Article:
The fourth Thursday in April each year is reserved for Take Our Daughters and Sons to Work Day. If you want your child to participate in these fun activities, check with their school first since it is an unofficial holiday not recognized as an excused absence by all districts.
Activities for Younger Children
While the holiday guidelines suggest you only bring in kids ages eight and older, you can certainly bring kids as young as five if they won't be at risk of harm. Keep the time at work to a couple hours rather than a whole day since kids under age eight have smaller attention spans.
My Profession Story Time
Choose a picture book related to your career and host a story time where you read the book then do a craft. If you're in law enforcement, read Officer Buckle and Gloria by Peggy Rathmann then have kids color and cut out stars and write "thank you" notes to the officers just like the kids in the story did. Those working in manufacturing could read Splat the Cat I Scream for Ice Cream based on the character by Rob Scotton then give kids blocks and craft supplies to build their own mini factory.
Before and After List
At the start of the day, ask kids to brainstorm all the things they think you do at work every day. Kids can write their ideas on a giant dry-erase board or notepad. After learning about your job, ask kids to make a new list of what they actually saw or heard you do. This is a great group activity all the kids at work can do together, or it can be an individual task.
Show your child items that include your company logo. Explain what all the elements mean and why that image was chosen. Give kids coloring supplies and ask them to create a new company logo. Have these logos made into magnets, key chains, or t-shirts then send them to each child as a memento after their visit.
Many modern workplaces are incorporating a more fun, active, and inviting work environment. Give kids some decorations like posters and pendant banners and free reign to makeover a common area like the lunchroom, cubicle, or mailroom. Parents can supervise and help with logistics.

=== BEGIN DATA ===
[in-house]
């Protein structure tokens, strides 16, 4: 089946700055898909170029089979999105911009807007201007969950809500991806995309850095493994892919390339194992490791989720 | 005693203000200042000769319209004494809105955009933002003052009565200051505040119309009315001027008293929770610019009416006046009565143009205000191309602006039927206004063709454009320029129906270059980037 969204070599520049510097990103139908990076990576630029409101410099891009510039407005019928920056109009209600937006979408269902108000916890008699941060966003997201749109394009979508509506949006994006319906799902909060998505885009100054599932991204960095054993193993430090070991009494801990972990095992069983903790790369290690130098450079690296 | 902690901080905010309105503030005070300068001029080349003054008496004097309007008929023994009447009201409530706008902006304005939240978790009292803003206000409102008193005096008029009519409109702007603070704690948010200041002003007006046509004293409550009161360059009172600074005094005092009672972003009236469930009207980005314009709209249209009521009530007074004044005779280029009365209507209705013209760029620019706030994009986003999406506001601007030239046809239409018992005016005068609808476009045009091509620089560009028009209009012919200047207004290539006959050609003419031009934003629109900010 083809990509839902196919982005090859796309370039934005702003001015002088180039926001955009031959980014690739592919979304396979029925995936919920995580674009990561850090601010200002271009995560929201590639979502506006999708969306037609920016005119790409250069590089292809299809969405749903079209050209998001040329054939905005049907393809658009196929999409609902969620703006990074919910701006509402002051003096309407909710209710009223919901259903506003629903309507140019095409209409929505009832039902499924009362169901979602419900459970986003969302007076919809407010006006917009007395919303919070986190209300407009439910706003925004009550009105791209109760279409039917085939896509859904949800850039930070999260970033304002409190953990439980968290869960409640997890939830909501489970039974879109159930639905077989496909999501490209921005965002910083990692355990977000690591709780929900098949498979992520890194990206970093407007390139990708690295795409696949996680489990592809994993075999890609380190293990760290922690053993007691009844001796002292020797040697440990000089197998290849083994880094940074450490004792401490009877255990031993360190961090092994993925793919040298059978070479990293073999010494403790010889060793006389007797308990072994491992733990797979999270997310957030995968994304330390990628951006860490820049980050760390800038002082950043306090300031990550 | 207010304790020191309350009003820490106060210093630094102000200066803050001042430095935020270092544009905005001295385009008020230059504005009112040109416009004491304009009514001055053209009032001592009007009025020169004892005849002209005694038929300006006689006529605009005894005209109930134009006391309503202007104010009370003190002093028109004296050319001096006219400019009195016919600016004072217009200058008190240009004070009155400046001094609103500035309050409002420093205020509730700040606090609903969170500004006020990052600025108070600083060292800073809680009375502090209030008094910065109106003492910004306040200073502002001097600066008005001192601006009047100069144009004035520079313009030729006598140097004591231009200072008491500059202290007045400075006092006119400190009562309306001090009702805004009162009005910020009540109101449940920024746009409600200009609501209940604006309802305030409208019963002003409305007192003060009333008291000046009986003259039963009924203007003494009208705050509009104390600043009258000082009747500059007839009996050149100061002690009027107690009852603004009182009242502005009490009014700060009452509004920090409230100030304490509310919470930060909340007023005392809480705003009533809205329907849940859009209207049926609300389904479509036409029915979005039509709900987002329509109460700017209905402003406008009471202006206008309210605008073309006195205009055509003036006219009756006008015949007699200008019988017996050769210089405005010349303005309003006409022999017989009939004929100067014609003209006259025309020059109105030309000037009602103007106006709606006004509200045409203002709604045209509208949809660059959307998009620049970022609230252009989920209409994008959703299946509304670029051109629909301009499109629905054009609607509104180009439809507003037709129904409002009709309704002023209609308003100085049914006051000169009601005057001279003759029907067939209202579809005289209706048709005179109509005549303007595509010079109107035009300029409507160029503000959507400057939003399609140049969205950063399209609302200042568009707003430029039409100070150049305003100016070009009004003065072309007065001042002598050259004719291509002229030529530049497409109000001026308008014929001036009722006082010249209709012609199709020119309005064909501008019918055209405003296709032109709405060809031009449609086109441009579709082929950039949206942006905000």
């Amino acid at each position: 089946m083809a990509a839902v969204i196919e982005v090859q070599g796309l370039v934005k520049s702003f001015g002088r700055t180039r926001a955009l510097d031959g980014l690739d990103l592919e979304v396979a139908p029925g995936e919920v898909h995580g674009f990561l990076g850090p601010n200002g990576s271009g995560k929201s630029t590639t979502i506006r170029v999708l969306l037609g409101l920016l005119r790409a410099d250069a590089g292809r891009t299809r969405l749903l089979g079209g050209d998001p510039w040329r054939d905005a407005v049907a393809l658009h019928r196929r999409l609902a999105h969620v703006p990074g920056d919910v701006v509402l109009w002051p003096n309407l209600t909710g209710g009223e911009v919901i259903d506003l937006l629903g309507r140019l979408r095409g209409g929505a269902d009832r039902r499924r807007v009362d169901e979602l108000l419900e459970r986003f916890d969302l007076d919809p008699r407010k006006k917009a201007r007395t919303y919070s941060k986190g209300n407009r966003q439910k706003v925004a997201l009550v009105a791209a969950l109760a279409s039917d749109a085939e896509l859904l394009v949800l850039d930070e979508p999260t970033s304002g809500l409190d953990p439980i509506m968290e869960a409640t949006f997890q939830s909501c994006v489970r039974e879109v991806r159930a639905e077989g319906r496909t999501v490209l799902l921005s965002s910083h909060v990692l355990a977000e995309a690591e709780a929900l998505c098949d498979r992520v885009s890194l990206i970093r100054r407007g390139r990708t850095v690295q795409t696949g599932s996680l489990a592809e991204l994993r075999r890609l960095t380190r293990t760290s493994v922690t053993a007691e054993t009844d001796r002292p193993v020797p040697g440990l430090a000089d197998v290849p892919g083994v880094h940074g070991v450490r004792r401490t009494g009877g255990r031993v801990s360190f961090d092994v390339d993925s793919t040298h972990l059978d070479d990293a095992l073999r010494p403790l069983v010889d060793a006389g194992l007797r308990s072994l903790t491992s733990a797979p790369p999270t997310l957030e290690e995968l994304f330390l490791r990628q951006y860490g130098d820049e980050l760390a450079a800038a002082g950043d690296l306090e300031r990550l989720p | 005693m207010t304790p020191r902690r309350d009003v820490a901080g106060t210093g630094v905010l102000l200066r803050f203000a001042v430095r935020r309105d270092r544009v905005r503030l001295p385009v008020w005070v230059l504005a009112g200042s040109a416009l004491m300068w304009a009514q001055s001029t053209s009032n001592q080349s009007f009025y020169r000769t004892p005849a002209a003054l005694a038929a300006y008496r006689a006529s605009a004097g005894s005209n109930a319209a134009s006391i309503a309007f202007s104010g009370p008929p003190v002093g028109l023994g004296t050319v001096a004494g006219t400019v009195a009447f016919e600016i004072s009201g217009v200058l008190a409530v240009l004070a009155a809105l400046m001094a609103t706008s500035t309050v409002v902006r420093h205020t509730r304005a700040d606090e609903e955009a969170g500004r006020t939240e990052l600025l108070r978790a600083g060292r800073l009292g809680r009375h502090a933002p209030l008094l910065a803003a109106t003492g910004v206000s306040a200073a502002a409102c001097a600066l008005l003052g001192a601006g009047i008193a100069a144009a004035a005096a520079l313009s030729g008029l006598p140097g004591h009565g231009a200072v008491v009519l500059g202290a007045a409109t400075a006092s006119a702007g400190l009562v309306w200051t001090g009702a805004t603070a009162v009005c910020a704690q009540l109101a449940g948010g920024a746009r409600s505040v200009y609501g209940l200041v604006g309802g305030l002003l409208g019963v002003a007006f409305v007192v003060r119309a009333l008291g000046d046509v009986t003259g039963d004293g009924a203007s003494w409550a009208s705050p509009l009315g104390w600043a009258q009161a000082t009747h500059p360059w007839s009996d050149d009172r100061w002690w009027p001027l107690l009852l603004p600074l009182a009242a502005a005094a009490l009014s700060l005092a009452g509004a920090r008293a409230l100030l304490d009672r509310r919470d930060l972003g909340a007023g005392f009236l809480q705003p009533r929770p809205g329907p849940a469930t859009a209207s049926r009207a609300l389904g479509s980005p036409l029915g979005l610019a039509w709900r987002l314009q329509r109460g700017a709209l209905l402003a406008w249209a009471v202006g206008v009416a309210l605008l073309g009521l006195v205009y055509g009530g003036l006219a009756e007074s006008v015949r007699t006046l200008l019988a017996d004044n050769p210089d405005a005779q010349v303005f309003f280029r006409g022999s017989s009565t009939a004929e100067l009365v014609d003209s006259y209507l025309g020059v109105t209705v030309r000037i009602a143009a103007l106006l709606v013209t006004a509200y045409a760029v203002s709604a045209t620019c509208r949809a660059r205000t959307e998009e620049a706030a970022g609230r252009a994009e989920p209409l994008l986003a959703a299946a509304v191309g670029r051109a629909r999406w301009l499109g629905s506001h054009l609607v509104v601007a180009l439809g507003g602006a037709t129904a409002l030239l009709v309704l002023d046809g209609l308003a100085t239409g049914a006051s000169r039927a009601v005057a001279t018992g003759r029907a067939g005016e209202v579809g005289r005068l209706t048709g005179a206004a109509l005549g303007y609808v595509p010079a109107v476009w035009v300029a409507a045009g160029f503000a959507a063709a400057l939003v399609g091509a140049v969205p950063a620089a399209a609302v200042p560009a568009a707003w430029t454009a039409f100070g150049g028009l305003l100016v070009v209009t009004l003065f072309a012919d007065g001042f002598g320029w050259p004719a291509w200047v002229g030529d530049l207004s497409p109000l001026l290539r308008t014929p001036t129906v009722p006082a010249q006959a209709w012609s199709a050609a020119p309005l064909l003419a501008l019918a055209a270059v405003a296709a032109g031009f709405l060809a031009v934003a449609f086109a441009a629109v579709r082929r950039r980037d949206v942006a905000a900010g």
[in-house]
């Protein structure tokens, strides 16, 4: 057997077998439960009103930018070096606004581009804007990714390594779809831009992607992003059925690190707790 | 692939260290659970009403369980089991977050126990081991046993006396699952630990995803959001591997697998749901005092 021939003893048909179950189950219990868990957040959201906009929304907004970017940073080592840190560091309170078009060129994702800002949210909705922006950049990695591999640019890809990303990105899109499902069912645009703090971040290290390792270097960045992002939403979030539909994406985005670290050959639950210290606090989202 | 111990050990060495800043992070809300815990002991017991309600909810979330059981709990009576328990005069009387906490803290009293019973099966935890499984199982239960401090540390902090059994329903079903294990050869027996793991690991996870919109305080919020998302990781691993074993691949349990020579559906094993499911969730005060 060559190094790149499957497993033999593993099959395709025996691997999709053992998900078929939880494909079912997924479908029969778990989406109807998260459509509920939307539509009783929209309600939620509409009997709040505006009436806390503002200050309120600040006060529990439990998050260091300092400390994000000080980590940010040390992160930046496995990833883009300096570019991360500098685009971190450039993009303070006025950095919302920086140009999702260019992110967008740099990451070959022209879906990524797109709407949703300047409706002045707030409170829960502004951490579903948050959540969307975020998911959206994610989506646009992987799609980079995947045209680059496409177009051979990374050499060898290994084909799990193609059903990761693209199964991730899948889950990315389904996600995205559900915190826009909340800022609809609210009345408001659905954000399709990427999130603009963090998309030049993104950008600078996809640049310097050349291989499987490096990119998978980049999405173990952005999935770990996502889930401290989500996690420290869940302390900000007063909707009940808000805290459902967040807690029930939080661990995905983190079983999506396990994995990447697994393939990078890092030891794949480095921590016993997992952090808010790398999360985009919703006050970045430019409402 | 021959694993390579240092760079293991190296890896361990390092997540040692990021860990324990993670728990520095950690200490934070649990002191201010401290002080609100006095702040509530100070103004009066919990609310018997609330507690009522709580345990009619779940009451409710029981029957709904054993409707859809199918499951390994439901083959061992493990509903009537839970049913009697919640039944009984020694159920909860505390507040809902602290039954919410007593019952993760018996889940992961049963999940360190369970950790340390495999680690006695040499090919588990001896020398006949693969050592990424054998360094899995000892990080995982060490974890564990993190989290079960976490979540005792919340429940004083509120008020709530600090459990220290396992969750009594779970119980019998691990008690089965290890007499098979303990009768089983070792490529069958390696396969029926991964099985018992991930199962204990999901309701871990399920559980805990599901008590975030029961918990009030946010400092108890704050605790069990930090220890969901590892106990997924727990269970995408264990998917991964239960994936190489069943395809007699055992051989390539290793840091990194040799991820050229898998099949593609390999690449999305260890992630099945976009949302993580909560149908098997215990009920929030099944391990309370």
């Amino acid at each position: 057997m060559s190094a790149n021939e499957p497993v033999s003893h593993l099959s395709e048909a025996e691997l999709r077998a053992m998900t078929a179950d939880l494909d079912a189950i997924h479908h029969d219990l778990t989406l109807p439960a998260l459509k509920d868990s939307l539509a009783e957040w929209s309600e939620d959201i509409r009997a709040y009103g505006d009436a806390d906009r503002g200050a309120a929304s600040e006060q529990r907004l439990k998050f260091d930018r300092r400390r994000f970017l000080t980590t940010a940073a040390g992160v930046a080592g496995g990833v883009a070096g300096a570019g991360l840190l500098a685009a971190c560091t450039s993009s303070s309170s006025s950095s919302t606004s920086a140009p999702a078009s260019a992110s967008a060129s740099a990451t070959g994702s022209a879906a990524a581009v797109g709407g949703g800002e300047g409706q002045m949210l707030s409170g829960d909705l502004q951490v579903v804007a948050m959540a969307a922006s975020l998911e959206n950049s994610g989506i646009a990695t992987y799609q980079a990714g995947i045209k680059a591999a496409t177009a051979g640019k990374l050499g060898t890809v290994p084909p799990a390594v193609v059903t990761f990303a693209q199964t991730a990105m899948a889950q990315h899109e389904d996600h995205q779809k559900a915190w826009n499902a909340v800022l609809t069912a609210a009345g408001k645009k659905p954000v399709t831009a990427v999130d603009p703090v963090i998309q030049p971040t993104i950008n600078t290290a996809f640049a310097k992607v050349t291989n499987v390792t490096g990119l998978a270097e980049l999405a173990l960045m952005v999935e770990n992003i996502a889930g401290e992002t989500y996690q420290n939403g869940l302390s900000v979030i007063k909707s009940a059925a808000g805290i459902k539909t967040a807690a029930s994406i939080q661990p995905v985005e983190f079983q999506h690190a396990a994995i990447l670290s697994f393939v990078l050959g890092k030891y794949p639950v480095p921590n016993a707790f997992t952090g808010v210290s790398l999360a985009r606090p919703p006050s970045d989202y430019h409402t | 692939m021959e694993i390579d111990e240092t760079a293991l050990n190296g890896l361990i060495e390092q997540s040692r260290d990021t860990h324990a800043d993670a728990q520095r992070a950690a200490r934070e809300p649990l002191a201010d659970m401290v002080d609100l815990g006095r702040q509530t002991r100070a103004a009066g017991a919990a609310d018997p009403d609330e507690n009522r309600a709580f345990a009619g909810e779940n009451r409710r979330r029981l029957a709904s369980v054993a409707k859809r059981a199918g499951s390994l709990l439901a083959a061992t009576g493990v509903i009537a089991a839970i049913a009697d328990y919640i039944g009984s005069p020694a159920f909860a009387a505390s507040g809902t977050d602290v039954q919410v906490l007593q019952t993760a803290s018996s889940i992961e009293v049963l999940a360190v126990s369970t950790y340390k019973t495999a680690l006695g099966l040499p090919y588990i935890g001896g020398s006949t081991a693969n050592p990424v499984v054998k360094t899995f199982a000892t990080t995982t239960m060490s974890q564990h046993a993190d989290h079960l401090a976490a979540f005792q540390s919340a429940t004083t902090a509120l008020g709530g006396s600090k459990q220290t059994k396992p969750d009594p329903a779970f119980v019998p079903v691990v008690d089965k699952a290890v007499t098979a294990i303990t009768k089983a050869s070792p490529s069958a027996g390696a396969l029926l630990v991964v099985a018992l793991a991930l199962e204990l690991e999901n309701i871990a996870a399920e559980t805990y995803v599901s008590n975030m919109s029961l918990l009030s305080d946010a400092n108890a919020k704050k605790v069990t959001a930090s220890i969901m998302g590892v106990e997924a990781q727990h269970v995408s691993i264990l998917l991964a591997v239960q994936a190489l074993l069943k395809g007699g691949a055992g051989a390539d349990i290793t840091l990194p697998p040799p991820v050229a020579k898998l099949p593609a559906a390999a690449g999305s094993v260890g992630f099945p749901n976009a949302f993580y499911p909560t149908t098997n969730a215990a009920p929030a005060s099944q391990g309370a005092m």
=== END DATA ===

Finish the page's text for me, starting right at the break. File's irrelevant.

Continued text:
Activities for Older Children
Engage kids ages eight to twelve in your actual daily tasks like meetings, documentation, or presentations to give them a good sense of what you do.
Selfie Scavenger Hunt
Let your kid travel the workplace with their cell phone, or yours, as they hunt for specific people you've listed. When they find each person, they have to take a selfie then use the editing options to write on the picture what that person's job is. Ask employees before you put them on the list so they can be prepared for lots of fun interruptions.
Entrance and Exit Interviews
When kids arrive have them meet one-on-one with a supervisor in a mock interview where they get to describe all their skills and why they want to work there. Before kids leave for the day, have them gather as a group to share what they liked most, what they didn't like about the job, and what changes they suggest.
Arm kids with cameras and ask them to interview various employees about their jobs and the company. Have them write questions ahead of time and get them approved by a member of management. They can then help compile the videos into a short commercial for your company. Post the ad on your social media channels to make the activity more meaningful and fun.
The day before bringing your child to work, leave notes like you would for someone who's filling in while you take a day off. Kids will need to complete the duties, without much help from you, before heading home for the day. Try to only offer information such as where to find certain materials or people.
Sales Team Superstar
If your job involves any type of selling, empower and challenge your kid to meet a sales goal for the day. Write down the goal using a goal thermometer or similar image to show their progress throughout the day. Let them introduce themselves to the customers and do their best to sell with only a brief training beforehand. Offer prizes for reaching different levels of their goal.
Show Off Your Job Skills
Taking your child to work gives you the opportunity to spend more time together and teaches them about your job and job skills they might need for their future. Use this opportunity to engage kids of all ages in the workforce and help your company take on a family-friendly vibe.